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    Re: International Date Line
    From: Frank Reed
    Date: 2021 Dec 5, 06:30 -0800

    No, you don't need to worry about the International Date Line because you do all the work in terms of Universal Time (equivalent to GMT) and therefore the date is the Greenwich date. You enter the almanac(s) with the Greenwich date in every case.

    Mariners at sea do keep a sort of civil time in their logbooks and other official records. This ship time does change the date when a vessel crosses the date line. In the modern world, as I understand it, this ship time ("sort of civil time") is used primarily for setting work schedules aboard ship and also (in some cases) for communicating with local/regional civil authorities. And since it is the logbook and official record-keeping time, it is the time referenced in legal disputes also. Ship time can easily be ignored for celestial navigation, but historically (as recently as 30 years ago) watches and clocks were much rarer, and mariners were taught to do the sometimes annoying conversion from ship time and date to UT time and date. There is still an absurd tradition in shipboard celestial navigation of recording sights in local zone time (the tradition continues in large part because the exams require it). In the modern world where clocks and devices for keeping multiple times are plentiful, this is all quite pointless. Wear a UT watch (or keep a UT date app on your smartphone). Record all your sights in UT, and be done with it.

    There are really two International Date Lines. Mariners by custom and international agreement use the 180° meridian of longitude as their date line. You cross it going west, you skip a day, cross it going east you repeat a day. This "Mariners' Date Line", the 180° longitude line, is unambiguous. The other date line is the one commonly found on maps and globes. This "Common Date Line" does not really exist. It is a mapmakers' convention, and all those zigs and zigs and big diversions around some Pacific island nations like Kiribati are inventions of the cartographers. They have no standing in law. It is, however still possible to apply the "Common Date Line" aboard an aircraft or a vessel, maybe for the amusement of passengers. Crossing the Pacific from Oahu to the Cook Islands, you might cross the CDL two, four, or even a higher multiple of two times if you plan a complex course. It will be a multiple of two because you'll be back on the same western hemisphere date standard when you reach your final destination. But of course, since the only thing that counts is the time at the destination, you don't need to make any changes at all. Even in cases where your destination has a different date practice, you could wait until you arrive, or arrive inside their 12-mile limit, to change your date.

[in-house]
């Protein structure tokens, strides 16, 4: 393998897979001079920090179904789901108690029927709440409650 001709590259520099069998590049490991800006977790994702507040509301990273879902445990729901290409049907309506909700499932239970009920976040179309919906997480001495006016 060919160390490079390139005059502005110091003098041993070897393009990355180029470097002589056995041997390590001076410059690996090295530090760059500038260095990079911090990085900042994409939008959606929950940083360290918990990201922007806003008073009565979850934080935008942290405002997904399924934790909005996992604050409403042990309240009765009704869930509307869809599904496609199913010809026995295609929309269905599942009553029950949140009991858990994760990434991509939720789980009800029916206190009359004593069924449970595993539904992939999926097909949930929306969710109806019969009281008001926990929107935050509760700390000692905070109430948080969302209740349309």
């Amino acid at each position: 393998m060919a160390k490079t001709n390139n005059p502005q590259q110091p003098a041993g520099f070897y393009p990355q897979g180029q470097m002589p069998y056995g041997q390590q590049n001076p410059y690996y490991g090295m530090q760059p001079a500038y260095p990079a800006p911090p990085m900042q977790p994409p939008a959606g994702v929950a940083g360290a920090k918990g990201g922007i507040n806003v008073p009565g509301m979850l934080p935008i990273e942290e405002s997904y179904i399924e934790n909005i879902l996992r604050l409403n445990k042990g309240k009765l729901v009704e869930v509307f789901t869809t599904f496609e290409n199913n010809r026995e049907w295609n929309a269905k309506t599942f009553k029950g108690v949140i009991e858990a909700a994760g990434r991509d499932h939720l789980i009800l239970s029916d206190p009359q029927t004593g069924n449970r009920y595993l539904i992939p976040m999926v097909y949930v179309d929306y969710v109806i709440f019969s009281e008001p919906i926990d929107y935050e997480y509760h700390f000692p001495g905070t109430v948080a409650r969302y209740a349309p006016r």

Finally, what do you do if you've lost it? In your games crossing the date line (either one), maybe crossing and re-crossing to entertain your passengers, you have become confused, and now you're not sure whether it's December 4 or December 5 by Greenwich date. There's an easy way out if you can see the Moon. No horizon is required, but it's easier at night. Turn to your almanac data, and find the Moon's GHA and Dec for the correct GMT on the two possible dates that you're confused about. Convert the GHA to SHA by subtracting GHA Aries. Then find a start chart (there's one in the almanac) or plot one by hand using the SHA and Dec values of nearby stars in the almanac. Draw in the Moon's position for the two possible dates. Compare against the sky. The Moon's actual position among the stars would be shifted by as much as a degree by parallax in altitude, but you can ignore that here. Only one plotted date will match the Moon's actual position. You have then recovered the Greenwich date. And note, too, that you can apply this in backyard navigation practice. If you've simply talked yourself into confusion over the Greenwich date, and you don't feel like asking the internet, you can get the Greenwich date, as above, by turning to the Moon.

    Frank Reed

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